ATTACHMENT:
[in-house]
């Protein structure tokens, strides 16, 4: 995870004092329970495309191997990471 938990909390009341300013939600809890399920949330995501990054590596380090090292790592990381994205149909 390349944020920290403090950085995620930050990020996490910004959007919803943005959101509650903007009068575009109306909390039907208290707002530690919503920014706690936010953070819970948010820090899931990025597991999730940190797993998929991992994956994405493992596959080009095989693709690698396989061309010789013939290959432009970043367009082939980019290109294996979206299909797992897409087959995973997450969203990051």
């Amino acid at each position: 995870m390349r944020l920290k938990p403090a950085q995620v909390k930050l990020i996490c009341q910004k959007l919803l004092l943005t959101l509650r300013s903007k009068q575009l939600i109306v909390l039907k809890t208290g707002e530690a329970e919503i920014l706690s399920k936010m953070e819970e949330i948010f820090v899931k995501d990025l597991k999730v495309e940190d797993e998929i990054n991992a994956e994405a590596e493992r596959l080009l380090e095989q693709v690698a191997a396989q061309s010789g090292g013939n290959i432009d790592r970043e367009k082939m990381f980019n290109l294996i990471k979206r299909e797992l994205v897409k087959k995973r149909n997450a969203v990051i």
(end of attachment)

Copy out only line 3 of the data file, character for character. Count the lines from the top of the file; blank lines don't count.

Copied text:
């Amino acid at each position: 995870m390349r944020l920290k938990p403090a950085q995620v909390k930050l990020i996490c009341q910004k959007l919803l004092l943005t959101l509650r300013s903007k009068q575009l939600i109306v909390l039907k809890t208290g707002e530690a329970e919503i920014l706690s399920k936010m953070e819970e949330i948010f820090v899931k995501d990025l597991k999730v495309e940190d797993e998929i990054n991992a994956e994405a590596e493992r596959l080009l380090e095989q693709v690698a191997a396989q061309s010789g090292g013939n290959i432009d790592r970043e367009k082939m990381f980019n290109l294996i990471k979206r299909e797992l994205v897409k087959k995973r149909n997450a969203v990051i």